BM: I remember it as extremely exciting, but very hectic. My buddy Francesco and I were awarded a free booth at SCOPE as “Emerging Artists” thanks to independent curator Koan Jeff Baysa, to whom I owe a huge debt of gratitude for helping to get my “foot in the proverbial art world door” during those early days.
This was before Scope moved to the beach and was still being held at The Townhouse Hotel. We drove down from NYC in a van with all our stuff and had no idea what to expect. All in all it was an amazing experience that I’ll never forget. This was where my Basel journey began.
Art Basel 2019
GD: How was Miami Art Week 2019 for you?
BM: I’ve got a few Art Basel’s under my belt at this point and had a little bit of a better idea what to expect. This year things definitely came full circle.
Once again I found myself driving down to Miami; this time in a 20 foot truck full of large paintings, projectors and music equipment, heading for Dream Hotel South Beach where I would be presenting my latest multimedia series “Harder We Fall” in the lobby throughout the week, as well as a live event on their rooftop lounge “HighBar” on Thursday December 5th.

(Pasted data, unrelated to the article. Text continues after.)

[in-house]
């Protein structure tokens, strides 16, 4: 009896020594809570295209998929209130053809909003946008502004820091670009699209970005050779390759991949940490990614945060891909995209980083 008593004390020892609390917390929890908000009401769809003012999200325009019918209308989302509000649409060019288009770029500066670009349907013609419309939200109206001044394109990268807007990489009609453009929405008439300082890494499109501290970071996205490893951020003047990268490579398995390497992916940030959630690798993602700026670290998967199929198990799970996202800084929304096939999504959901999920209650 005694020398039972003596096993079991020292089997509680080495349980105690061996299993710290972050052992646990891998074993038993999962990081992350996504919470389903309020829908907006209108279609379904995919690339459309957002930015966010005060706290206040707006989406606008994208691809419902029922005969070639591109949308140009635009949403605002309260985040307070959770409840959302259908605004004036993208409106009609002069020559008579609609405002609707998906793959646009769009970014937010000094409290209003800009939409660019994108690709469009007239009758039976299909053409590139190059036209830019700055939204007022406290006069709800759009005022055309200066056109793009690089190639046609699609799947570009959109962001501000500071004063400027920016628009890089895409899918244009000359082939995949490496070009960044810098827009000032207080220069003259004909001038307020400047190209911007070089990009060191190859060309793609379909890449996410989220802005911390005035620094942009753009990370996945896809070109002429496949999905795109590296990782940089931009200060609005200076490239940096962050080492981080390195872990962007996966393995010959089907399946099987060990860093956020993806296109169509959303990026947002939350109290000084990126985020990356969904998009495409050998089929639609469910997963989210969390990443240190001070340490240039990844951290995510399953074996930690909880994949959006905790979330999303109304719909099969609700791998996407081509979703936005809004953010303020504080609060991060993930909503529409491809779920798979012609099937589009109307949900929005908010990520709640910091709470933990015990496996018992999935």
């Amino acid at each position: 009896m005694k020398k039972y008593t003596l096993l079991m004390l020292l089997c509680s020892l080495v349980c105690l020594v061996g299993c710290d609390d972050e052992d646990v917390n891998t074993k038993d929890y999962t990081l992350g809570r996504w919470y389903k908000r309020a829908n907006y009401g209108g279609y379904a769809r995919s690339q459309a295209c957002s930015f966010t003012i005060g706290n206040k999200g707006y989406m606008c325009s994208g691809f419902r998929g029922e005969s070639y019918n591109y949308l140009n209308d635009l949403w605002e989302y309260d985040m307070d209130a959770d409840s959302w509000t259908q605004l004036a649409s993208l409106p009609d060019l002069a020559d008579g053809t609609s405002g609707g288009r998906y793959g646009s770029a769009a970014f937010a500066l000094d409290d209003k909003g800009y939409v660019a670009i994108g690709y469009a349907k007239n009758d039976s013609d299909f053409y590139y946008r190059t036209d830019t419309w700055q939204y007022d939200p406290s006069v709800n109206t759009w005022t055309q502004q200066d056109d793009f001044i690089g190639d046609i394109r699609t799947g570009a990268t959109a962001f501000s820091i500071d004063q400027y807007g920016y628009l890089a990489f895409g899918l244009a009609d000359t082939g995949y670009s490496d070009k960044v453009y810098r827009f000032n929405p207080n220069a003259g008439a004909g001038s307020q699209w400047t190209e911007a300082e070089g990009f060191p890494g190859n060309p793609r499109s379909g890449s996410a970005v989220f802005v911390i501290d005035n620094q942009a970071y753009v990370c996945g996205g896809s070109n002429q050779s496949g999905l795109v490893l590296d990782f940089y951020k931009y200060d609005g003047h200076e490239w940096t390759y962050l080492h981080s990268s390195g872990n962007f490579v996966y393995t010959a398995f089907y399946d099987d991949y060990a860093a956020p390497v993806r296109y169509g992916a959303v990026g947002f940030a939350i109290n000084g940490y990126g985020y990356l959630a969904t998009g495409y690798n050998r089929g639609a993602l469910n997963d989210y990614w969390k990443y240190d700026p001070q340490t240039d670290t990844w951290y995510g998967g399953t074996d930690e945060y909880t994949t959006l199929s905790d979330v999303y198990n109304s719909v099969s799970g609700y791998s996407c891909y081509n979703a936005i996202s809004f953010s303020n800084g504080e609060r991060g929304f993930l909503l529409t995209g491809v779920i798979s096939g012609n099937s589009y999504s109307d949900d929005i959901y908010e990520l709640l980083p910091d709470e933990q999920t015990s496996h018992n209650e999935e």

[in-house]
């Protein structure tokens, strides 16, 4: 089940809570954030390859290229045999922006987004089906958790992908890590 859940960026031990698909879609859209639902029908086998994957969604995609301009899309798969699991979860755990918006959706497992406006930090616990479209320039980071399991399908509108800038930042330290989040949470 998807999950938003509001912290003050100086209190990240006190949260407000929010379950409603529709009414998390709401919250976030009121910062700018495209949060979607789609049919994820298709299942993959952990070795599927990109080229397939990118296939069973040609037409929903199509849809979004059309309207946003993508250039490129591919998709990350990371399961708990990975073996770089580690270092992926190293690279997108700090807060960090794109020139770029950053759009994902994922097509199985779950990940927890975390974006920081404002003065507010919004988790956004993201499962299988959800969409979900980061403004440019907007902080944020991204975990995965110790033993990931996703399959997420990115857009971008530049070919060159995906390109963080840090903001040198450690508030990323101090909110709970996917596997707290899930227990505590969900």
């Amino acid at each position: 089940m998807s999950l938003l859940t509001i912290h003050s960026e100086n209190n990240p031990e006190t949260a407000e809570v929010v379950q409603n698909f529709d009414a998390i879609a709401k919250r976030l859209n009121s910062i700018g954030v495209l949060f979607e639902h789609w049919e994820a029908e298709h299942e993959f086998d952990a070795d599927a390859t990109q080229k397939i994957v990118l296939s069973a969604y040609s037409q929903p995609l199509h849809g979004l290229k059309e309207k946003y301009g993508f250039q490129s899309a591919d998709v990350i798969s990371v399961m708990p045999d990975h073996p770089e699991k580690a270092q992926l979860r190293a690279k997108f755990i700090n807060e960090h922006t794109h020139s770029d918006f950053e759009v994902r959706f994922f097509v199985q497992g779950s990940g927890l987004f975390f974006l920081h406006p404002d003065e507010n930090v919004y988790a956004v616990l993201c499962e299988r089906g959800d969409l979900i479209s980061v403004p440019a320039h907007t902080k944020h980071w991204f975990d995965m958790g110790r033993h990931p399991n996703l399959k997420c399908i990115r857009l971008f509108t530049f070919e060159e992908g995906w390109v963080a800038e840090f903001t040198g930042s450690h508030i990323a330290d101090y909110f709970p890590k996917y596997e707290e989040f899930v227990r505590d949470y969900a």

Although the scope of this multimedia presentation was much more expansive than anything I had done up to this point, I felt much better prepared, as every element had been discussed in detail during months of negotiations between my team and Dream Hotel which had been going on since this past summer.